Under the forest practices act 1995 a forest

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Under the Forest Practices Act 1995 a Forest Practices Plan is required for the clearing of forest vegetation. Small-scale clearing is exempt from the requirements of a Forest Practices Plan, allowing up to 1 hectare of land to be cleared per property per year of non-vulnerable land for new or existing infrastructure development and of vulnerable land to protect public safety or to maintain existing infrastructure such as fences. Vegetation clearance and conversion on King Island is regulated by the Forest Practices Authority. For the purposes of the Plan, clearing of vegetation is considered to be part of the habitat fragmentation and degradation threat. Habitat degradation and fragmentation, including trampling, grazing & hydrological changes About two-thirds of King Island’s vegetation has been cleared for agricultural production since European settlement (Richley 1984, Barnes et al. 2002). In the early twentieth century a number of significant lagoons and swamp forests in the Island’s north were drained (e.g., Egg Lagoon, Southeast Lagoon), impacting in particular on Melaleuca ericifolia swamp forest and Acacia melanoxylon swamp forest; these are communities that may take over 100 years to reach maturity. Much of the dune system that fringes the island’s west coast has also been cleared for rough grazing, with the loss of extensive tracts of coastal scrub, while extensive Eucalyptus globulus forests on the island’s ‘plateau’ have also been decimated, their demise being aided by a series of major burns in the late 19 th and early 20 th century (Finzel 2004). The remaining remnant native vegetation is scattered throughout this rural landscape and most patches are small, fragmented and isolated — at least 8% occur in narrow bands and as small remnants (Barnes et al . 2002). Most patches of vegetation are separated by pasture, with limited or no connectivity, particularly for native species with low mobility, such as snails. The loss of structural and floristic diversity and the low mean age class of forest vegetation communities has had a dramatic impact on the fauna that they support. Many species that rely on old growth elements of forests such as tree hollows or coarse woody debris have become uncommon or threatened. For example, the Southern Hairy Red Snail is restricted to dense piles of twigs and rotting banksia logs found in mature forest communities (Barnes et al. 2002), and the endemic King Island Scrubtit is only found in mature Melaleuca ericifolia swamp forest. King Island Biodiversity Management Plan 23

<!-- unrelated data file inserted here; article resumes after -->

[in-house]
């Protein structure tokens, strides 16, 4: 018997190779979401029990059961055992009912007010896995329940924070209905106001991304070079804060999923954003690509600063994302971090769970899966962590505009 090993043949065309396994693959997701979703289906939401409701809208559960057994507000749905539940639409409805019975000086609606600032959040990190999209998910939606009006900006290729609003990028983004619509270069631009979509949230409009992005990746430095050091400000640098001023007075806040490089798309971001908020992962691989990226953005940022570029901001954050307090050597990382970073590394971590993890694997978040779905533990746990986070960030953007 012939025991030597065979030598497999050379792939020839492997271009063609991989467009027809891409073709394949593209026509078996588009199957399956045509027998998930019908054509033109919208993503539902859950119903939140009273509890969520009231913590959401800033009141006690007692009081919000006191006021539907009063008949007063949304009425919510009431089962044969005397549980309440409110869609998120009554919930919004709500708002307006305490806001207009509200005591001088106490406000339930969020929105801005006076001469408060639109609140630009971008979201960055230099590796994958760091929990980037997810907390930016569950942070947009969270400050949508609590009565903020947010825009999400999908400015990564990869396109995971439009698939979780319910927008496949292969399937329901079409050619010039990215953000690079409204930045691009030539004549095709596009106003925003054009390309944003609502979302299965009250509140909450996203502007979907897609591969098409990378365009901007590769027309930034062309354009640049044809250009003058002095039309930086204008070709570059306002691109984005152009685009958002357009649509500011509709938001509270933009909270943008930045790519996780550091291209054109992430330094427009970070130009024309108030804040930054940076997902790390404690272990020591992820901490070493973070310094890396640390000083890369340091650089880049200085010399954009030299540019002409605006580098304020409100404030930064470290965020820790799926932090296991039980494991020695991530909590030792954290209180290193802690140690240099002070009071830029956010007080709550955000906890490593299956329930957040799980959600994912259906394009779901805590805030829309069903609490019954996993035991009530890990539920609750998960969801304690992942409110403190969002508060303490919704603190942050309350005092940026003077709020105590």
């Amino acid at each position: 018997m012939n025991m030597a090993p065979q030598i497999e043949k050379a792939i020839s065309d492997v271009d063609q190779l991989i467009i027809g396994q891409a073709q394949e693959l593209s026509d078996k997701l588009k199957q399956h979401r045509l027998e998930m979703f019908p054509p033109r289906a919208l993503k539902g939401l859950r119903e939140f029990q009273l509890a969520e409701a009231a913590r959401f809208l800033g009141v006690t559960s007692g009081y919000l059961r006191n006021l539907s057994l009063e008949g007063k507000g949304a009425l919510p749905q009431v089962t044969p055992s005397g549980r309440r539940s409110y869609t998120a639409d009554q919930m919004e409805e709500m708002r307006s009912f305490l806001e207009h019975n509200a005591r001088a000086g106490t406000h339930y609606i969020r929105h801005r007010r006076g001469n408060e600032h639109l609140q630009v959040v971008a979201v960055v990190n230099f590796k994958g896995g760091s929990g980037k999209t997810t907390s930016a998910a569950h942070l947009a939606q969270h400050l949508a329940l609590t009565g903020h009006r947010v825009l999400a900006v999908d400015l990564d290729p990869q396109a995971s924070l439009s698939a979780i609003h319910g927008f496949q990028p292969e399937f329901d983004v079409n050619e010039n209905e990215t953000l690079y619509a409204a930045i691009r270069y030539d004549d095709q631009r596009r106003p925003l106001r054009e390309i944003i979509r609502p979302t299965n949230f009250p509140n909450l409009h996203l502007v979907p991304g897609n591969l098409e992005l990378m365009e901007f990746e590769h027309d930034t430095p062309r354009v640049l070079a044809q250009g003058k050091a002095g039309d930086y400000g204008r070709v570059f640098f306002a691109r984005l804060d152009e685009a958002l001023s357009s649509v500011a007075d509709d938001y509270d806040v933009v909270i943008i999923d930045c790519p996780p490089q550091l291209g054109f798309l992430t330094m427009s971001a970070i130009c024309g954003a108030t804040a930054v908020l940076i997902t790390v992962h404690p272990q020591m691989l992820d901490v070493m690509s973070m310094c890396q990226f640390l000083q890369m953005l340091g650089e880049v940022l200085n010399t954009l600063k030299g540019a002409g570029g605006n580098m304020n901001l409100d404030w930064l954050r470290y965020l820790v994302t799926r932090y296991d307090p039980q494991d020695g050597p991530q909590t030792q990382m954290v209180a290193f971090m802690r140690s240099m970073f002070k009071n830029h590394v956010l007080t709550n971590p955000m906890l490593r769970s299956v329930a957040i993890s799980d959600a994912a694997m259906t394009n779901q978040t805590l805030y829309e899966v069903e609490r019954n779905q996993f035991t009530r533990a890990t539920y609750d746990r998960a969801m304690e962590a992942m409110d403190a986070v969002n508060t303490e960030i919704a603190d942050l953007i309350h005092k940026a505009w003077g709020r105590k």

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As King Island is a small island with relatively little and highly fragmented native vegetation, some species are more susceptible to local (‘island’) extinction than they would be in areas of comparable size on the Tasmanian mainland where larger patches of native vegetation remain (Barnes et al . 2002).
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